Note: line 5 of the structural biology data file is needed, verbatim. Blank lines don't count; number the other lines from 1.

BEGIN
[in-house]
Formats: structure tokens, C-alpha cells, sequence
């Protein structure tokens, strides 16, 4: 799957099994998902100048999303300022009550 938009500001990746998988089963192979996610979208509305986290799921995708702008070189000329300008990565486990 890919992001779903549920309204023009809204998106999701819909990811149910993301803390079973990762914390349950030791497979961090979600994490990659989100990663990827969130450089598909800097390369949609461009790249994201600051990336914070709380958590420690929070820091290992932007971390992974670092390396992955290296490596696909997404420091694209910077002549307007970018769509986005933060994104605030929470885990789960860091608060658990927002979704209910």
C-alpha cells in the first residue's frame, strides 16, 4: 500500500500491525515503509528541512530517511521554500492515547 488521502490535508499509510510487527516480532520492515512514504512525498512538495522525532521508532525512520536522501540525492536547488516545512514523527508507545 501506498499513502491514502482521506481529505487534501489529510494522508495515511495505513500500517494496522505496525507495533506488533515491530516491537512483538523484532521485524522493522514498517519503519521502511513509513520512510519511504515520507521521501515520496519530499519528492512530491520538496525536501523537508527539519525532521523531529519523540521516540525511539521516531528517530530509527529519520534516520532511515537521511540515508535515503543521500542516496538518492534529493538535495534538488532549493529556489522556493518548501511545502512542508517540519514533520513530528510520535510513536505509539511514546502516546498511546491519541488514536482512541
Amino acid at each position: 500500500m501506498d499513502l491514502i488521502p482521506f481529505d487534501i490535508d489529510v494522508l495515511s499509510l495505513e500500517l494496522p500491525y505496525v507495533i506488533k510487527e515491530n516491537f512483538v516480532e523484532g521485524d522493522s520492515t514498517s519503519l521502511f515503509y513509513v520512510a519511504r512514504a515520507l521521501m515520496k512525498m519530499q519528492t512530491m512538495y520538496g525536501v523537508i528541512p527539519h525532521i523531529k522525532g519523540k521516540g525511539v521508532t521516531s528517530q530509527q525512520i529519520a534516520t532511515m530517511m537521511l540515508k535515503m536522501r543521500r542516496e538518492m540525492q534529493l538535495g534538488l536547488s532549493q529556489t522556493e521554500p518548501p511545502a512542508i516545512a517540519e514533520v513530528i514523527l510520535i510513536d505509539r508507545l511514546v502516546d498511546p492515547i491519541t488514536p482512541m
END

Amino acid at each position: 500500500m501506498d499513502l491514502i488521502p482521506f481529505d487534501i490535508d489529510v494522508l495515511s499509510l495505513e500500517l494496522p500491525y505496525v507495533i506488533k510487527e515491530n516491537f512483538v516480532e523484532g521485524d522493522s520492515t514498517s519503519l521502511f515503509y513509513v520512510a519511504r512514504a515520507l521521501m515520496k512525498m519530499q519528492t512530491m512538495y520538496g525536501v523537508i528541512p527539519h525532521i523531529k522525532g519523540k521516540g525511539v521508532t521516531s528517530q530509527q525512520i529519520a534516520t532511515m530517511m537521511l540515508k535515503m536522501r543521500r542516496e538518492m540525492q534529493l538535495g534538488l536547488s532549493q529556489t522556493e521554500p518548501p511545502a512542508i516545512a517540519e514533520v513530528i514523527l510520535i510513536d505509539r508507545l511514546v502516546d498511546p492515547i491519541t488514536p482512541m